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Making Sense Of Multi-Cloud

Going beyond the buzzwords and understanding the benefits

The technology industry is frequently criticised for using way too much jargon. Too many buzzwords and exotic technobabble which IT professionals understand, but often confuses customers.

That’s certainly the case when it comes to cloud computing. It used to mean simply  using a network of remote servers hosted on the Internet to store, manage, and process data, rather than a local server or a personal computer. But, these days  there are so many varieties, it’s hard to keep up.

One of the latest labels is multi-cloud. And, since Gartner is predicting that by 2020, 75% of organizations will have deployed a multi-cloud or hybrid cloud model, it’s worth discussing what it means, and how businesses can use it to offer services, drive revenue and accelerate their business growth.

 

Multi-what?

A quick Google search reveals defines multi-cloud computing as when an enterprise uses more than a single public cloud. Of course, that begs the question is why should you bother?

For many companies, the answer is because they want to avoid being dependent on a single public cloud provider. That’s important, because not all cloud service providers are created equal, or remain at the top of their game over time.

A multi-cloud approach also enables a business to choose the best services from different providers, so they get exactly what they need, without having to accept any compromises. Think pick-and-mix rather than bargain bundle. In some ways it’s a ticket to the best of all possible clouds.

 

What about hybrid cloud?

The next question is exactly how is multi- different from hybrid cloud? Well, in some ways, it isn’t, but in others it is. That’s because a hybrid cloud refers to the pairing of a private cloud – perhaps running on services in an in-house data centre – and a public cloud platform.

If you use multiple public clouds with a private cloud, it’s still strictly speaking a multi-cloud. Although, if you want to be pedantic, you could call that approach a “hybrid multi-cloud.”

 

Going multi-

All clear? Good. Because the next thing we need to talk about is how to actually use multi-cloud.

The thing is, multi-cloud isn’t a single unique solution you can purchase from this or that vendor. It’s really a strategy, where companies buy the best fit from each vendor.

In practice that could mean a company using the Cloud Foundry in the SAP Cloud Platform (SAP CP) SAP-CP Cloud Foundry to deploy its NodeJS application using SAP HANA as a big data processor, crunching the numbers, finding data patterns and predicting tendencies using machine learning.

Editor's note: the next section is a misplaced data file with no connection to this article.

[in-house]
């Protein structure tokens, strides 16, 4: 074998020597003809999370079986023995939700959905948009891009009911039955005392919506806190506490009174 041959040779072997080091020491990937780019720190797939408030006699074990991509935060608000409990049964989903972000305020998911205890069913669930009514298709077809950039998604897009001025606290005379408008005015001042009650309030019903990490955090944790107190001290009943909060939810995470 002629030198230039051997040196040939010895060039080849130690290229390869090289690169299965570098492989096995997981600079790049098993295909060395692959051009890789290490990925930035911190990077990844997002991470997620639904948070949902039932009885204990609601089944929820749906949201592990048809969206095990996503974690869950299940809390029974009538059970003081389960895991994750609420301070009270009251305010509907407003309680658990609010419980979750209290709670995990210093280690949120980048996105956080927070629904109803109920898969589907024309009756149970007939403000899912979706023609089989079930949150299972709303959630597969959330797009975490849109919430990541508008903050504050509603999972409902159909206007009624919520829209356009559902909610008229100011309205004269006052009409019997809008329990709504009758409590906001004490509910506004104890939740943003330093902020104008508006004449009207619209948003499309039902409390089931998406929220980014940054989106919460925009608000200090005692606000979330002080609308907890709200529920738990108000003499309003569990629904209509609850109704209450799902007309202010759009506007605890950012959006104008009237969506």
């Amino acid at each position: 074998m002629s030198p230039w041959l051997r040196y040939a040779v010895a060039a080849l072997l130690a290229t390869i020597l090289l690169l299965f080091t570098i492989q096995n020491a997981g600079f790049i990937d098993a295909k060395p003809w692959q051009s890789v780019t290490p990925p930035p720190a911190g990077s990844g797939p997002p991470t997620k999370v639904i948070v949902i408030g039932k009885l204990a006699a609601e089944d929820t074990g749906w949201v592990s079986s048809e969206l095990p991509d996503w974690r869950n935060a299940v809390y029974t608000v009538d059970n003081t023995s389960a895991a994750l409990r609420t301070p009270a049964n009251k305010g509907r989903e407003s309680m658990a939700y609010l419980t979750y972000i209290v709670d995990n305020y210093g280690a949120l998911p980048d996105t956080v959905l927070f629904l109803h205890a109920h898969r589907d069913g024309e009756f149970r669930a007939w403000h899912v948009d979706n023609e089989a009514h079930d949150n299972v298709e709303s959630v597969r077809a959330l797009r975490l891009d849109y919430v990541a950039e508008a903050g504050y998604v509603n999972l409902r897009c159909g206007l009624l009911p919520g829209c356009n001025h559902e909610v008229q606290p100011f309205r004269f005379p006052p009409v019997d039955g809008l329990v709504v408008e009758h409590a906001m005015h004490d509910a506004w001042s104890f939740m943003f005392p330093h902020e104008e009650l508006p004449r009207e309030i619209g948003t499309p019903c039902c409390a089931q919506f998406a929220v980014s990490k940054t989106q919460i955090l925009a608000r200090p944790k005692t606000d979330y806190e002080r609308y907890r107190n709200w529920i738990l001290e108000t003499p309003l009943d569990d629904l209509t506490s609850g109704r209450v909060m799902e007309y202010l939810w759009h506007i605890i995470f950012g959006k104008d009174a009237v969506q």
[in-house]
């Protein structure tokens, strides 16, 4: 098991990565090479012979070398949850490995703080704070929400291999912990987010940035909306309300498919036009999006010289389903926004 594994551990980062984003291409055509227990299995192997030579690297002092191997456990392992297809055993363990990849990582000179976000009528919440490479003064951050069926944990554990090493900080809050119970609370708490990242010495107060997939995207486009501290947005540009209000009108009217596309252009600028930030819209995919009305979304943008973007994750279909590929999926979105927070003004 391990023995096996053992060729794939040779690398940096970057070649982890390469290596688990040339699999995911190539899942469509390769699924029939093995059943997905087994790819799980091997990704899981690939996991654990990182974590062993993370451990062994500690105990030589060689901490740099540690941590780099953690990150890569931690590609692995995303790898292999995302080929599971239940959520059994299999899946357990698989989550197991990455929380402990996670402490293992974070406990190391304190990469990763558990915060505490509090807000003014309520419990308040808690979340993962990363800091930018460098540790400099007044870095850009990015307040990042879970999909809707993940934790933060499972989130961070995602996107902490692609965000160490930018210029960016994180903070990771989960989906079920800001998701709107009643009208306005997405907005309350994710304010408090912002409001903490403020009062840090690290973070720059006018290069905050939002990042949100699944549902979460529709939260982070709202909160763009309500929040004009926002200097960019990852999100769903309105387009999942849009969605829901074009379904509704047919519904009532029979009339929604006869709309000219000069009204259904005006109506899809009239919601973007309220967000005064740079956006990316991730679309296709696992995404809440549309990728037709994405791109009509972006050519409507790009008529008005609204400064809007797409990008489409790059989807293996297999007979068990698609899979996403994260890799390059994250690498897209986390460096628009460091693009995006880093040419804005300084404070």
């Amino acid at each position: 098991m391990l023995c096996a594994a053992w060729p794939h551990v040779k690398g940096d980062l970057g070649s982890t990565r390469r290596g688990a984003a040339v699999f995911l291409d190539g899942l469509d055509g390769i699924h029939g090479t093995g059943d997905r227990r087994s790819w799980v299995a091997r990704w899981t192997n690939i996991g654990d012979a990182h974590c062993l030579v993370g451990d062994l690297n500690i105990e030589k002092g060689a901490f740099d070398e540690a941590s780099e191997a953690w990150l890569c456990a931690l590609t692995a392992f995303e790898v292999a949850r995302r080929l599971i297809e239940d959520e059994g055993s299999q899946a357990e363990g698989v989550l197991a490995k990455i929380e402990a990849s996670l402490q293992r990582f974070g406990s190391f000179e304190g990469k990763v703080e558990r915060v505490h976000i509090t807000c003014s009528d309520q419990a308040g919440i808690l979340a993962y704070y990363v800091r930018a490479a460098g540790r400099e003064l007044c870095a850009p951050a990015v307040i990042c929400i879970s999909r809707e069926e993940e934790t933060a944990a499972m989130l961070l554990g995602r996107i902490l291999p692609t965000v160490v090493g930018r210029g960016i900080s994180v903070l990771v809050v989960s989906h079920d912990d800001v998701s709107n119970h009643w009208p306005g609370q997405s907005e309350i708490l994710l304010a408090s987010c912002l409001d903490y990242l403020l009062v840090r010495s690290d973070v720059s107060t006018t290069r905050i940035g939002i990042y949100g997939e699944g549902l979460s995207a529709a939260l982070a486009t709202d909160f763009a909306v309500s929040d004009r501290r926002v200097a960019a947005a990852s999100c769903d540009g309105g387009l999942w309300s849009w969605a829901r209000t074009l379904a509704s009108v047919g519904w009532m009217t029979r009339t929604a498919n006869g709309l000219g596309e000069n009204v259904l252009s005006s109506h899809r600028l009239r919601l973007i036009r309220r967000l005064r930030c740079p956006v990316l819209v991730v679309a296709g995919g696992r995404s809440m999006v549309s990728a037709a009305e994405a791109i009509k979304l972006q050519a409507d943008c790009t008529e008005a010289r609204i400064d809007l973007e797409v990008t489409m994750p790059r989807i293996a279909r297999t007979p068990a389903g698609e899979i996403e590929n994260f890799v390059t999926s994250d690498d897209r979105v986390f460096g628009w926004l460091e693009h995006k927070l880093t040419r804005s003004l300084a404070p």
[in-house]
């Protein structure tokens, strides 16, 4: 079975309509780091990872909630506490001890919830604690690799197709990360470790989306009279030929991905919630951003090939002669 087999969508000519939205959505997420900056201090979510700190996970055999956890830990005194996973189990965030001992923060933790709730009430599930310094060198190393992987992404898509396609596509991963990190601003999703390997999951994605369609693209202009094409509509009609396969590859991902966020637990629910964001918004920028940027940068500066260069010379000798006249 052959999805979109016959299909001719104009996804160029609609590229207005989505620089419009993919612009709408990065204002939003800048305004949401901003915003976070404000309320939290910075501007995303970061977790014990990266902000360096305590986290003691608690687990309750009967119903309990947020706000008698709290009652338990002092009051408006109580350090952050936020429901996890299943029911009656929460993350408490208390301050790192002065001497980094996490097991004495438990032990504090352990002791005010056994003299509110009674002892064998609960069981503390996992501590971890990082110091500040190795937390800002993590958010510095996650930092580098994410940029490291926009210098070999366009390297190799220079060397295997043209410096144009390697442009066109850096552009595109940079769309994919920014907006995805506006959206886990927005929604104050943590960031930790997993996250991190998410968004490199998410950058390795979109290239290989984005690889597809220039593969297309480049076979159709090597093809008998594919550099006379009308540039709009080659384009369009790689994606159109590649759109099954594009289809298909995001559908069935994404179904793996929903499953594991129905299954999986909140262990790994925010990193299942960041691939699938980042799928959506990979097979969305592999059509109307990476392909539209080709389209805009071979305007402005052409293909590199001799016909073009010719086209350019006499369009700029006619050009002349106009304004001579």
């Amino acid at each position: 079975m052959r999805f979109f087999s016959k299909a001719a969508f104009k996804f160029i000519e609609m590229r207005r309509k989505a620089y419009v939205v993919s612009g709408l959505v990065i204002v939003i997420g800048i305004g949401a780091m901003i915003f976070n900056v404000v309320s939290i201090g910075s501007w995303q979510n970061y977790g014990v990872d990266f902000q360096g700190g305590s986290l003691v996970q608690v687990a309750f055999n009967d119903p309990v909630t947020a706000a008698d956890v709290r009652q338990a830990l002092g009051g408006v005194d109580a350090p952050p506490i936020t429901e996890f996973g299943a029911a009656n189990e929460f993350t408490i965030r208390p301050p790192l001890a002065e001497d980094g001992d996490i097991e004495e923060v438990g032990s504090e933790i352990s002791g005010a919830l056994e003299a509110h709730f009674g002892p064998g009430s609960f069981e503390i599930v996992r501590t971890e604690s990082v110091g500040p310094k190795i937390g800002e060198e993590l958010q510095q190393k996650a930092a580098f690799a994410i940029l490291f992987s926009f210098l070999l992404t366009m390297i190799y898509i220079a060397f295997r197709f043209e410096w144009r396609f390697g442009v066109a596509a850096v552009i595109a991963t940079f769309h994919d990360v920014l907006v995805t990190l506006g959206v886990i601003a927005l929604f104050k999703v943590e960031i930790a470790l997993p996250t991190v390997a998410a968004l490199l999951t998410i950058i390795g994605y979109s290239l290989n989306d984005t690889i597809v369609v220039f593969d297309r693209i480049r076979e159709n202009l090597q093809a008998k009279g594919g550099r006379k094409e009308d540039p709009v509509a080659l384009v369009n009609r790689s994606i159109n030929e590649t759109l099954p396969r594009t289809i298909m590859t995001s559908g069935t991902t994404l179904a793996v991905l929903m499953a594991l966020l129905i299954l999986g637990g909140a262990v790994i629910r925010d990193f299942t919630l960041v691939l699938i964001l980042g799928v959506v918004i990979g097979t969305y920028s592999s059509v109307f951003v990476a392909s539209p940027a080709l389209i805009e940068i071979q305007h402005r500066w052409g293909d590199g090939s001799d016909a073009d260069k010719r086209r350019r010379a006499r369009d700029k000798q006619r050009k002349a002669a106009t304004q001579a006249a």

But at the same time, it will use another specific service provided by another cloud PaaS or IaaS player that could add value to the overall solution.

The reasons for doing so may vary, from the inability to meet all of its requirements in a single PaaS, or perhaps to make apps more resilient. But ultimately, it all boils down to one thing – using both clouds at the same time to make up a single solution.

 

How about hybrid?

A lot of people will still be thinking, that still sounds like a hybrid-cloud. So, why do we need a new term?

I mean, if you have a cloud application running on a PaaS (hopefully SAP -Cloud Platform) and this application connected to S/4HANA running on HEC (HANA Enterprise Cloud) using SAP Cloud Connector. There you have it, multiple cloud solutions – no need for another piece of jargon.

The simple answer is that the term hybrid is also valid for multi-cloud. All multi-cloud based solutions do use a hybrid cloud approach. However, not all use-cases of hybrid are multi-cloud.

The SAP S/44/HANA example above is a perfectly good example of what isn’t considered a multi-cloud solution. What makes multi-cloud a strategy successful is the ability to move the pieces of the puzzle around – from vendor to vendor – without disrupting the overall solution.

If you were to move you NodeJS app it might be feasible, however to move an SAP S/4/HANA from HEC to a different cloud provider might not be as easy.

 

Multi-cloud means flexibility

In the final analysis, multi-cloud is really all about flexibility. In practice, that might mean enabling enterprises to simply move a piece of their solution to SAP -Cloud Platform, as and when circumstances change.

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